It had long been suspected that the egg came first but now we have the scientific proof that shows that in fact the chicken came first.

Researchers say the chicken must have come first as the formation of eggs is only possible thanks to a protein found in the chicken’s ovaries.

The protein – called ovocledidin-17 (OC-17) – acts as a catalyst to speed up the development of the shell. The protein coverts calcium carbonate into calcite crystals which makes up the egg shell, creating six grammes of shell every 24 hours. Read more here.

The Pinocchio Paradox

April 4, 2010

A paradox is something that cannot be true but also cannot be false.

For example:

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The Hardest Logic Puzzle Ever

March 18, 2010

This is an easy puzzle:

John and Bill are standing at a fork in the road. You know that one of them always tells the truth and the other one always lies, but you don’t know which. You also know that one road leads to Death, and the other leads to Freedom. By asking one yes/no question, can you determine the road to Freedom?

The answer is easy!

This is the hardest logic puzzle ever:

Three gods A, B, and C are called, in some order, True, False, and Random. True always speaks truly, False always speaks falsely, but whether Random speaks truly or falsely is a completely random matter. Your task is to determine the identities of A, B, and C by asking three yes-no questions; each question must be put to exactly one god. The gods understand English, but will answer all questions in their own language, in which the words for yes and no are ‘da’ and ‘ja’, in some order. You do not know which word means which.

And the answer, well it’s extremely difficult to understand too!

I wanna live forever, or 1,000 years

March 28, 2009

The first person to live to be 1,000 years old is certainly alive today …whether they realize it or not, barring accidents and suicide, most people now 40 years or younger can expect to live for centuries. Wooo hooo !!! I’m 33.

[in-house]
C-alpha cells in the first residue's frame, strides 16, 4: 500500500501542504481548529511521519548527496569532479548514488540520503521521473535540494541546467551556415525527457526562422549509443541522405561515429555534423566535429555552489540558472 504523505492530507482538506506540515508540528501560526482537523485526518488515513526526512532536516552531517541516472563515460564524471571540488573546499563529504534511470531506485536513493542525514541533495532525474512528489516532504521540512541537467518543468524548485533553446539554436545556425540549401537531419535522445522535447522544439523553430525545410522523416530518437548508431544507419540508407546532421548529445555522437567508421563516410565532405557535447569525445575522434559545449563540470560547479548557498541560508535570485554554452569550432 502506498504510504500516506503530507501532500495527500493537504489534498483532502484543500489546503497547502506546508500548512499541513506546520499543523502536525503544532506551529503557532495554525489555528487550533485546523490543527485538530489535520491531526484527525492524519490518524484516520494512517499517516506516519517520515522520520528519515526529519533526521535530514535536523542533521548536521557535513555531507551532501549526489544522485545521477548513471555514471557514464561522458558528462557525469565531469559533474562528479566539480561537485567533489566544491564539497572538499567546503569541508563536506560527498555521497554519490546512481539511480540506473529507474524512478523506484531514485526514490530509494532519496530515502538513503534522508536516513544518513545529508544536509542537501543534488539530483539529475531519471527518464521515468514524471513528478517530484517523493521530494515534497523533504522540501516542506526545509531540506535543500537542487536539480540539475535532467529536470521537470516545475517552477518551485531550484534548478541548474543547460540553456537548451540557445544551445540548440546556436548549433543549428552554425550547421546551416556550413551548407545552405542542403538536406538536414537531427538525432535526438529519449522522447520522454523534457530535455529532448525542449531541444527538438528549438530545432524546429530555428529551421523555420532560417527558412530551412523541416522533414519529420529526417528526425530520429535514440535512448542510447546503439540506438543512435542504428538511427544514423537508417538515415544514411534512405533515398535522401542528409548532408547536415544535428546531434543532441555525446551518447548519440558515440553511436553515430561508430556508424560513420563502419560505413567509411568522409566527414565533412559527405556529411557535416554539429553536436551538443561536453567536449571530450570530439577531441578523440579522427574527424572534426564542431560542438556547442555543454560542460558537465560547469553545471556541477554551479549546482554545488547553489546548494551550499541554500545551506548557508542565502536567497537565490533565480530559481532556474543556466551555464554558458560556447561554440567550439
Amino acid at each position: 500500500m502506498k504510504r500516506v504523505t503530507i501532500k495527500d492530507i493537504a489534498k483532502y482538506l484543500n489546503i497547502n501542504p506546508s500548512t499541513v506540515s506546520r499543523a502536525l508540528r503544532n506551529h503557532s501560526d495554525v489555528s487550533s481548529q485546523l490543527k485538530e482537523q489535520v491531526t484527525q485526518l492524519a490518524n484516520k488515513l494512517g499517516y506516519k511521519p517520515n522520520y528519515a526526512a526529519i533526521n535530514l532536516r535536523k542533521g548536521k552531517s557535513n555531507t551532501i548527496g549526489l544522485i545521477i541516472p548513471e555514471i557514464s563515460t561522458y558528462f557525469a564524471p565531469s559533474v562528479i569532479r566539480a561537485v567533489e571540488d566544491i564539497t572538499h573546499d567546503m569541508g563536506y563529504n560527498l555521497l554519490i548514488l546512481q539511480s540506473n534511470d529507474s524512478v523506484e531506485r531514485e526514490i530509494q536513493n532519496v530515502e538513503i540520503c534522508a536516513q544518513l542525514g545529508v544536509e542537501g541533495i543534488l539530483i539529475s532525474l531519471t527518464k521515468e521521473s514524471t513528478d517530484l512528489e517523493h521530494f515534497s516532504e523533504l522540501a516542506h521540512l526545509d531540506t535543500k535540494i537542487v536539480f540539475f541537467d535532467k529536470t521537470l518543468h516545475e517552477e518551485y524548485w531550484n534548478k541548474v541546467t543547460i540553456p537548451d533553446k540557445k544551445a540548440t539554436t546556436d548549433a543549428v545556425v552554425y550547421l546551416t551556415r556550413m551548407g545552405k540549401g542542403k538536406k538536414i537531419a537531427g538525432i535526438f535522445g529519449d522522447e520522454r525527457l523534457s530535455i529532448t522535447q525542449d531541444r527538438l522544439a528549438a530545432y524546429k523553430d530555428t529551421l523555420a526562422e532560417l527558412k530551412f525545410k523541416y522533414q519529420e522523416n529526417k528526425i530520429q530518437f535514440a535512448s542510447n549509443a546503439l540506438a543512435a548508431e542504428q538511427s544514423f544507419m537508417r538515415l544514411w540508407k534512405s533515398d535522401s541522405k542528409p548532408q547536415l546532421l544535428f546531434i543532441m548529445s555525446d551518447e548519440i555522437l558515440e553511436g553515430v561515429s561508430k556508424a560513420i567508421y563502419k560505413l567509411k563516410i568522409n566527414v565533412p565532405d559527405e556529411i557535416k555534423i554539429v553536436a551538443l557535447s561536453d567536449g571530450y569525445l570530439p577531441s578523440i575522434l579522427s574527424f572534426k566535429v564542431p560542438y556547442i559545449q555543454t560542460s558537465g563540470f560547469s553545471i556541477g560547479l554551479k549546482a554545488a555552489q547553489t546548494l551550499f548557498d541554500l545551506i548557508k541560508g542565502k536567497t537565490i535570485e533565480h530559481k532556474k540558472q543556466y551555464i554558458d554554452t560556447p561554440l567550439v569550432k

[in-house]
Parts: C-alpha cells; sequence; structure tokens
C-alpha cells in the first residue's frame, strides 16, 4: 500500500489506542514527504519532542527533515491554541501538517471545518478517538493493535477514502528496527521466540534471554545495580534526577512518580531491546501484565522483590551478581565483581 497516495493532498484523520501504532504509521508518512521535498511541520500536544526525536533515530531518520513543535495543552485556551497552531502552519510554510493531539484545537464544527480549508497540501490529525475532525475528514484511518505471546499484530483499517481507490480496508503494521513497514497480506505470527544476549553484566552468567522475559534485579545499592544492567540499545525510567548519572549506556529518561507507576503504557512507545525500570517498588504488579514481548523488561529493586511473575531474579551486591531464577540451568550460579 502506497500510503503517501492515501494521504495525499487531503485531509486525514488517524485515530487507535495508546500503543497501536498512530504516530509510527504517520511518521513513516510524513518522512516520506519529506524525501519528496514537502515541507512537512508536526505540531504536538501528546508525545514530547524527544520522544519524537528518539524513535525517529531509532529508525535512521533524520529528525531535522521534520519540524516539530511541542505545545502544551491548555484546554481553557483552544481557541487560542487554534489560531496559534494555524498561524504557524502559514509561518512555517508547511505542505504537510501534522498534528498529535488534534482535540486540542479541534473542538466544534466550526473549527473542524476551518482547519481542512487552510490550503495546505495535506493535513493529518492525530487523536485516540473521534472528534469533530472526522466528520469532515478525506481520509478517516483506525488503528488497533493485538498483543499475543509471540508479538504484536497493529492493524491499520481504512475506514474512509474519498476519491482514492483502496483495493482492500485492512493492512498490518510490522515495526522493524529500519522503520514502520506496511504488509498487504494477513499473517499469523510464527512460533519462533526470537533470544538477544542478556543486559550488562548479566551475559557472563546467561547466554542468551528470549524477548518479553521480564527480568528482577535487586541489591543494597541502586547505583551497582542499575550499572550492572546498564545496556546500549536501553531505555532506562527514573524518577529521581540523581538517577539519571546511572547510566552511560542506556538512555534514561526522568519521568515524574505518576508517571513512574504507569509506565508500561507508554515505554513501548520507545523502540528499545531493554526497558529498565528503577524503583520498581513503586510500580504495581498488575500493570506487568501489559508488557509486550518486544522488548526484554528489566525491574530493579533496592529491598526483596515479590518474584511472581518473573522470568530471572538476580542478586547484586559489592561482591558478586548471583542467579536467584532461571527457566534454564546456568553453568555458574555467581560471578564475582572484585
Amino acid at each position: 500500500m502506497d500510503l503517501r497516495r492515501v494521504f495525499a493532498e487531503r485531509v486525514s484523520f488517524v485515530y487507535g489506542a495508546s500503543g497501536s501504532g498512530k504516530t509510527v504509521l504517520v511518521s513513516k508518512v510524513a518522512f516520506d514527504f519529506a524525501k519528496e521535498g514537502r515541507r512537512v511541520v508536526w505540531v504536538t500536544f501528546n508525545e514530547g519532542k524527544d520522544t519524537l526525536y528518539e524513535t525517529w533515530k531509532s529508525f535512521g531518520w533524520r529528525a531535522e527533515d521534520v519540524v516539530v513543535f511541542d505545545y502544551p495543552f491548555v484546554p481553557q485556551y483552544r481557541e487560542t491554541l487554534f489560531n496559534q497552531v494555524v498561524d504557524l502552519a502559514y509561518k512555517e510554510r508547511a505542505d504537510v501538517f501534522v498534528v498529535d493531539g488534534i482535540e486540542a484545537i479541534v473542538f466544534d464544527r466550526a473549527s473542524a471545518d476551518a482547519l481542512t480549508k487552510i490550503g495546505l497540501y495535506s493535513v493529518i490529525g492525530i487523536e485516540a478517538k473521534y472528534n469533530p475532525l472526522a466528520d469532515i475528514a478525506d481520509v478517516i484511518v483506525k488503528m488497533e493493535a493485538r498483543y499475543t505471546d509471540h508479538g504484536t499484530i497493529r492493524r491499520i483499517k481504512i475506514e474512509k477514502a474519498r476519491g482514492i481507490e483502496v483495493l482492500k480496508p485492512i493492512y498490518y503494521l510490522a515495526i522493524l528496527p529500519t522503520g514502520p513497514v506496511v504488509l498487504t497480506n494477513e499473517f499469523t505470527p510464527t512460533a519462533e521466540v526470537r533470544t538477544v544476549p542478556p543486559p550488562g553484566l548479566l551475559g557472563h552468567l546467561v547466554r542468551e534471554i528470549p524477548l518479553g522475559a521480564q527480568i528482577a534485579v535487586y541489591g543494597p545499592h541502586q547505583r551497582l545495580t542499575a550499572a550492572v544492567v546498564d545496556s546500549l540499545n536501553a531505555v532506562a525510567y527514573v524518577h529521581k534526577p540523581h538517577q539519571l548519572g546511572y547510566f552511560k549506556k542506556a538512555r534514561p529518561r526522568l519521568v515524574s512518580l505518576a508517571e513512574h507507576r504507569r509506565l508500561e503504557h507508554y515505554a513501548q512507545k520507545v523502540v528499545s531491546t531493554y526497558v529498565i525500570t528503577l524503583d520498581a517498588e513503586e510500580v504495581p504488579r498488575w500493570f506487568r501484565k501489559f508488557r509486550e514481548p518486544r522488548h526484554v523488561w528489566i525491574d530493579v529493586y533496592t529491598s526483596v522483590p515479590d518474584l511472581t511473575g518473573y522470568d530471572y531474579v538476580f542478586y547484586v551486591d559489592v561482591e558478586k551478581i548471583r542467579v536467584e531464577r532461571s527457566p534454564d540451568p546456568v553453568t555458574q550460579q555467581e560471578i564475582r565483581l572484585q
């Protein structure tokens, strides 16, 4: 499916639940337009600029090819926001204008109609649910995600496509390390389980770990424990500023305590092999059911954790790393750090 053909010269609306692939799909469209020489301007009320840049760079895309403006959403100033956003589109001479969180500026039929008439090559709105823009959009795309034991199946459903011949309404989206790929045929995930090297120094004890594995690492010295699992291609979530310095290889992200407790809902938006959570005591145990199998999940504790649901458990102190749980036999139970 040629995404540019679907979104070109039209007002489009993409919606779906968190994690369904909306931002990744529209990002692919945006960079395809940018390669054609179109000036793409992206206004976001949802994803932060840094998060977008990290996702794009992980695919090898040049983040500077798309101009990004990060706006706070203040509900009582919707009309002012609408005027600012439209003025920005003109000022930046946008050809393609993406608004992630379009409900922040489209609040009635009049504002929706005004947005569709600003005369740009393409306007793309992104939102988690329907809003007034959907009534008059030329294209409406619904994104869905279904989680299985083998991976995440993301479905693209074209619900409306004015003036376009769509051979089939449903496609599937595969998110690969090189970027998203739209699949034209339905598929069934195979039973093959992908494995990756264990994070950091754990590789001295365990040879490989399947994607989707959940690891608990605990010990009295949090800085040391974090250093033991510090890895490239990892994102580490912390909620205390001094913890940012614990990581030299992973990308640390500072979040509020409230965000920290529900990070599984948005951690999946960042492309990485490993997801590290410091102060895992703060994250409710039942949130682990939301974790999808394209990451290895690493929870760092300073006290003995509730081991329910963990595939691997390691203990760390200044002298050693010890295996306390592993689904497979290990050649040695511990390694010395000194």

A growing number of scientists, doctors, geneticists and nanotech experts—many with impeccable academic credentials—are insisting that there is no hard reason why ageing can’t be dramatically slowed or prevented altogether. Not only is it theoretically possible, they argue, but a scientifically achievable goal that can and should be reached in time to benefit those alive today. Read more here.

But what if the aliens get sick?

May 25, 2008

Our planet is chock full of bacteria. There are typically 40 million bacterial cells in a gram of soil and a million bacterial cells in a millilitre of fresh water. In total there are approximately five nonillion bacteria on Earth and the total biomass of bacteria is estimated to be equal to that of plants.

It is estimated that 500 to 100,000 different species of bacteria live in the human body and there are about ten times as many bacteria as human cells in the body. So you’ve got about 1000 trillion bacteria in and on you right now!

Humans are also a curious bunch, and one day we will probably have the technology to be able to visit other planets with living occupants. So what if when we do visit another planet we contaminate it and make all the aliens sick, or worse still, our hitchhiking microbes kill them?

Fortunately scientists have started thinking about ways to avoid this. After all humans probably have an ethical responsibility to avoid harming life in other solar systems. Read more here.